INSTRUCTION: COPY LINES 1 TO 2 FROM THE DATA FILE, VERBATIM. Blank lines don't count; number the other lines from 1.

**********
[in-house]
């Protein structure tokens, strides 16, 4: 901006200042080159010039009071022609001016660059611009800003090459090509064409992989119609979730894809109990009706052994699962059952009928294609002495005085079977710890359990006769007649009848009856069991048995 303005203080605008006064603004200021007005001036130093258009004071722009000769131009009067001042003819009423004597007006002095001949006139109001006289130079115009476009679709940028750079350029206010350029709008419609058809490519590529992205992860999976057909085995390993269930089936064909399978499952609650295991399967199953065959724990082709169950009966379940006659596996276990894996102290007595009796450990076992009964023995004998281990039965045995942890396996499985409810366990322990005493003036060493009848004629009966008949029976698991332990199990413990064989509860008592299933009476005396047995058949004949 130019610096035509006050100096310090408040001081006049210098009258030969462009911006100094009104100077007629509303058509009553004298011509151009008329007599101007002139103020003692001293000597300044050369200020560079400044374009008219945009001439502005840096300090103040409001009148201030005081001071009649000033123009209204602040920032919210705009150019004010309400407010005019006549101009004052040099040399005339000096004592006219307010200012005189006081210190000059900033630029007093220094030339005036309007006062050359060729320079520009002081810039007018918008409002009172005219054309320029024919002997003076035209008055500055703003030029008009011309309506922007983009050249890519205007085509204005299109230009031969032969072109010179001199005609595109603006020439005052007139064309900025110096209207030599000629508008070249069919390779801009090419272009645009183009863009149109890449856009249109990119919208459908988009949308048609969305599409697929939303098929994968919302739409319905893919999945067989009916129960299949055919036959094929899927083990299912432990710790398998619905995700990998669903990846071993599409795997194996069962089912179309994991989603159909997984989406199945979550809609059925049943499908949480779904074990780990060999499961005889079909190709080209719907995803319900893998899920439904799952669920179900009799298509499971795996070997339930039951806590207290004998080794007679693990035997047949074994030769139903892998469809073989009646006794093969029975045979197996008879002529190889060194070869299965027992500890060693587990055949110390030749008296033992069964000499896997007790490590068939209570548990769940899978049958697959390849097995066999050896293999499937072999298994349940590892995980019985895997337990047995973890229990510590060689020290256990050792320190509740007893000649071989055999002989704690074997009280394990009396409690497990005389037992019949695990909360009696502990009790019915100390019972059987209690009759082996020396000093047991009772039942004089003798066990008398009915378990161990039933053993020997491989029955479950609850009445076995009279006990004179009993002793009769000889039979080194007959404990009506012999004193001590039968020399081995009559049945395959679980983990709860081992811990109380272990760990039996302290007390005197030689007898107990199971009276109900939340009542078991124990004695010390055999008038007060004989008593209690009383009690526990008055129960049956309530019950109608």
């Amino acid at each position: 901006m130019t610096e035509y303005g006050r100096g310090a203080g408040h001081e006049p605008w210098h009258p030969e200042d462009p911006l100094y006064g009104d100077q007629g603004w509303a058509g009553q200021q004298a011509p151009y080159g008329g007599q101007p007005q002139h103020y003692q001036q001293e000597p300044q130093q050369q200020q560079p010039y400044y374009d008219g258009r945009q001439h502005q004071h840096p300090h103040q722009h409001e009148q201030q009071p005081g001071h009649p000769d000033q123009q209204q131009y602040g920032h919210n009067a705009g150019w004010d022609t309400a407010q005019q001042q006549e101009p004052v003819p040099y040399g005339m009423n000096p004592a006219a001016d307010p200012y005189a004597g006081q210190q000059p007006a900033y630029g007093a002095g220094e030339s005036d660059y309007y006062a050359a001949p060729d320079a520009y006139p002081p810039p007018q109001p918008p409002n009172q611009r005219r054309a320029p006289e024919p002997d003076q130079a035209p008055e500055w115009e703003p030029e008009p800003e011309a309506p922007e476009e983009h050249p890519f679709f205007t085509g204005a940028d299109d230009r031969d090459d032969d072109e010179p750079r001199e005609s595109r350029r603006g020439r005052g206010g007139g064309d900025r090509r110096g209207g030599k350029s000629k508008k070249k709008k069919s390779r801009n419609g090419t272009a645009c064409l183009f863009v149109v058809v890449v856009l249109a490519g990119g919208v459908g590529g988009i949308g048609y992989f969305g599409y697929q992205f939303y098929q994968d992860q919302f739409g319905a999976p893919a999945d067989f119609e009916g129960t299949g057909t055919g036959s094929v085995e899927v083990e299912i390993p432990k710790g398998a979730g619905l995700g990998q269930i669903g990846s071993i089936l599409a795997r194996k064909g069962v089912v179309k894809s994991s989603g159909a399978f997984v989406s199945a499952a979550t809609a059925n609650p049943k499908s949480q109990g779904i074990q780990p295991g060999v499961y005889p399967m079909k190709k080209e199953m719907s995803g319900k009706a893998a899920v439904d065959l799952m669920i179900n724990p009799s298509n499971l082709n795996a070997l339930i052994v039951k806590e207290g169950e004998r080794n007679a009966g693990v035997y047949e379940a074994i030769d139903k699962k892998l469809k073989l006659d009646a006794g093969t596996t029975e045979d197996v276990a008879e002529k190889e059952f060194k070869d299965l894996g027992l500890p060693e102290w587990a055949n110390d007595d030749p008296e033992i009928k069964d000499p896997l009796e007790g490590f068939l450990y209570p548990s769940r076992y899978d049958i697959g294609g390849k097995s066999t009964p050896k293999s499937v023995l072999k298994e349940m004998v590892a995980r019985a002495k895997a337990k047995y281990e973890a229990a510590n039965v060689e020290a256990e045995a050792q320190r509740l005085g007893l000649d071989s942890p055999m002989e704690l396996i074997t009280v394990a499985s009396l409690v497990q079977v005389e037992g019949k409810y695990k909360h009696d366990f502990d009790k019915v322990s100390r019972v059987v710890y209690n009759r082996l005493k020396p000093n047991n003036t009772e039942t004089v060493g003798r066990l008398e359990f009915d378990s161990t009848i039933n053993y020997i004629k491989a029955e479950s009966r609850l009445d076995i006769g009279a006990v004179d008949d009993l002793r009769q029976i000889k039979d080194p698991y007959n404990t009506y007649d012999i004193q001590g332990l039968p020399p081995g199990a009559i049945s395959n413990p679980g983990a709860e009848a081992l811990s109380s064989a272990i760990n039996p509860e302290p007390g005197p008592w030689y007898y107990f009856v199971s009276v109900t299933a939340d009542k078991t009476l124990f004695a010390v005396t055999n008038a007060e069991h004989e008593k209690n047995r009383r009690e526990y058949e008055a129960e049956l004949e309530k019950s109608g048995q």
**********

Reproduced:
[in-house]
């Protein structure tokens, strides 16, 4: 901006200042080159010039009071022609001016660059611009800003090459090509064409992989119609979730894809109990009706052994699962059952009928294609002495005085079977710890359990006769007649009848009856069991048995 303005203080605008006064603004200021007005001036130093258009004071722009000769131009009067001042003819009423004597007006002095001949006139109001006289130079115009476009679709940028750079350029206010350029709008419609058809490519590529992205992860999976057909085995390993269930089936064909399978499952609650295991399967199953065959724990082709169950009966379940006659596996276990894996102290007595009796450990076992009964023995004998281990039965045995942890396996499985409810366990322990005493003036060493009848004629009966008949029976698991332990199990413990064989509860008592299933009476005396047995058949004949 130019610096035509006050100096310090408040001081006049210098009258030969462009911006100094009104100077007629509303058509009553004298011509151009008329007599101007002139103020003692001293000597300044050369200020560079400044374009008219945009001439502005840096300090103040409001009148201030005081001071009649000033123009209204602040920032919210705009150019004010309400407010005019006549101009004052040099040399005339000096004592006219307010200012005189006081210190000059900033630029007093220094030339005036309007006062050359060729320079520009002081810039007018918008409002009172005219054309320029024919002997003076035209008055500055703003030029008009011309309506922007983009050249890519205007085509204005299109230009031969032969072109010179001199005609595109603006020439005052007139064309900025110096209207030599000629508008070249069919390779801009090419272009645009183009863009149109890449856009249109990119919208459908988009949308048609969305599409697929939303098929994968919302739409319905893919999945067989009916129960299949055919036959094929899927083990299912432990710790398998619905995700990998669903990846071993599409795997194996069962089912179309994991989603159909997984989406199945979550809609059925049943499908949480779904074990780990060999499961005889079909190709080209719907995803319900893998899920439904799952669920179900009799298509499971795996070997339930039951806590207290004998080794007679693990035997047949074994030769139903892998469809073989009646006794093969029975045979197996008879002529190889060194070869299965027992500890060693587990055949110390030749008296033992069964000499896997007790490590068939209570548990769940899978049958697959390849097995066999050896293999499937072999298994349940590892995980019985895997337990047995973890229990510590060689020290256990050792320190509740007893000649071989055999002989704690074997009280394990009396409690497990005389037992019949695990909360009696502990009790019915100390019972059987209690009759082996020396000093047991009772039942004089003798066990008398009915378990161990039933053993020997491989029955479950609850009445076995009279006990004179009993002793009769000889039979080194007959404990009506012999004193001590039968020399081995009559049945395959679980983990709860081992811990109380272990760990039996302290007390005197030689007898107990199971009276109900939340009542078991124990004695010390055999008038007060004989008593209690009383009690526990008055129960049956309530019950109608």